It also asked that the Respondent (the Union government) not take any action against Muslim community members who have been denied the chance to apply for citizenship under the Rules until the writ petition was decided. It also asked that the respondent Union government temporarily allow Muslim community members to apply for citizenship and submit a report on their eligibility.

The writ petitions were last listed before the Supreme Court on 31 October, 2022.

Though passed by the Parliament in 2019, the law’s implementation was put on hold due to the massive country-wide protests against it. The government’s proposal to implement the CAA and the creation of a National Register of Citizens (NRC) exacerbated the protests.

Also Read: What the notified CAA rules say

Case background

Critics of the law object to the religion-based exclusion of refugees from the benefit of CAA, arguing that linking Indian citizenship with religion undermines the country’s secular character.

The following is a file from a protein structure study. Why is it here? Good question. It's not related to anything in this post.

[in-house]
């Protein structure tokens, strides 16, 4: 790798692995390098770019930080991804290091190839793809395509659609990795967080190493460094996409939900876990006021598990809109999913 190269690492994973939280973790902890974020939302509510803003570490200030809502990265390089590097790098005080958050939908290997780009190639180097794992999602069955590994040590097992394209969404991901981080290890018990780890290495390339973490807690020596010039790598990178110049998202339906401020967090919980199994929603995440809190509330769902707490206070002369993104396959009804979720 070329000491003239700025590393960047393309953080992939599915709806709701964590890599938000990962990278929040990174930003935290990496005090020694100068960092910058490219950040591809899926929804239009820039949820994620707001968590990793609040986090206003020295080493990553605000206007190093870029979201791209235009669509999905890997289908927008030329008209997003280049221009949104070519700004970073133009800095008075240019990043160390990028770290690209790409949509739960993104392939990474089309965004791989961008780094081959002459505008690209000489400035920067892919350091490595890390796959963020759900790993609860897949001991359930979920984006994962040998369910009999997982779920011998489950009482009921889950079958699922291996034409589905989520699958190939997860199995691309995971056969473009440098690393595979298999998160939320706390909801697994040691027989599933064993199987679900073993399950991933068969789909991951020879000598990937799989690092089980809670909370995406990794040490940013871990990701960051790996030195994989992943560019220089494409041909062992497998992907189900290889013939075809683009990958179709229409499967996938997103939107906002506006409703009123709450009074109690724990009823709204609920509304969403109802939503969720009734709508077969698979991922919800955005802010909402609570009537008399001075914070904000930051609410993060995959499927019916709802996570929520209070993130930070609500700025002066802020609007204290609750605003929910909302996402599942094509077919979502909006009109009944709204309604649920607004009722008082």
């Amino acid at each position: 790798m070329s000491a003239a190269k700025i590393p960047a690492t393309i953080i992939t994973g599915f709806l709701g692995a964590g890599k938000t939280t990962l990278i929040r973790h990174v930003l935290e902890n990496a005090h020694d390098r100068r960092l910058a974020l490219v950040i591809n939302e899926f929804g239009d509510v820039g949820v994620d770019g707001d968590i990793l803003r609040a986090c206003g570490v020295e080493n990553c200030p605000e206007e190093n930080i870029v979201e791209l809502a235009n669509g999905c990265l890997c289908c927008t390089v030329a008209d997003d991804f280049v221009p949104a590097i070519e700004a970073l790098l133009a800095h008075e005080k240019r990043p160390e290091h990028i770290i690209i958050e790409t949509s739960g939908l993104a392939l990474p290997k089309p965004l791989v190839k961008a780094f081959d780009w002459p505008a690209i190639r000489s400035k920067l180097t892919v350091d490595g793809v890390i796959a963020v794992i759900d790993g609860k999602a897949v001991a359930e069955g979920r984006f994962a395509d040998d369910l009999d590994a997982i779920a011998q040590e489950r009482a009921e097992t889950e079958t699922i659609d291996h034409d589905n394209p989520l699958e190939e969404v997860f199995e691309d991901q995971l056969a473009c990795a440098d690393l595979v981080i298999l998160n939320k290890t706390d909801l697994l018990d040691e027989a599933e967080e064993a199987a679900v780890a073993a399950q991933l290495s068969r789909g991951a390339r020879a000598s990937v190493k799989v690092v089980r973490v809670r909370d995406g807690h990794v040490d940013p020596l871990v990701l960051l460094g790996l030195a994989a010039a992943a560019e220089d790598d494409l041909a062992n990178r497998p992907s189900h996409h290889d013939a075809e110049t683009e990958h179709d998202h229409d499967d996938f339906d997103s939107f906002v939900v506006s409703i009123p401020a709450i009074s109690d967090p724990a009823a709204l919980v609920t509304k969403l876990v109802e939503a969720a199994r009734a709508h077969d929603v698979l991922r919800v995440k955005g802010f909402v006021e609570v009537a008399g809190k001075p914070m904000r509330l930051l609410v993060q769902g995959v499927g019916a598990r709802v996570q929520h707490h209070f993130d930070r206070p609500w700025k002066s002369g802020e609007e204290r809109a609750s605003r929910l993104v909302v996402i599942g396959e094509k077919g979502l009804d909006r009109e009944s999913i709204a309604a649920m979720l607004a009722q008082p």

The Supreme Court, while agreeing to hear the matter, declined to stay the operation of the Act.

In its counter-affidavit, the government defended the Act, stating that the law did not affect the citizenship of any Indian citizen and that mere under-inclusion of a category while granting benefits was not a ground to strike down a law.

Yesterday, the Union government notified the rules to implement the CAA and notified the formation of committees at the state/UT level to process the applications under the Citizenship.

In its original petition, the IUML argued that by treating Muslims as “second class citizens”, the CAA also violates the principle of secularism. In the SR Bommai vs Union of India case, the court held that secularism is a basic feature of the Constitution, as the petition reminded.

The IUML argued that it violates the Refugee Convention of 1951, which prohibits religious discrimination. The same right is available more broadly in Article 26 of the International Covenant on Civil and Political Rights and Article 7 of the Universal Declaration of Human Rights, 1948 (UDHR).

Further, Article 15 of the UDHR provides that “everyone has a right to nationality”. The IUML argued that an emerging principle under international law is that statelessness should be avoided. This constrains the discretion of a state to grant citizenship to ensure that immigrants are not rendered “stateless” without good reason.

(Edited by VVP Sharma)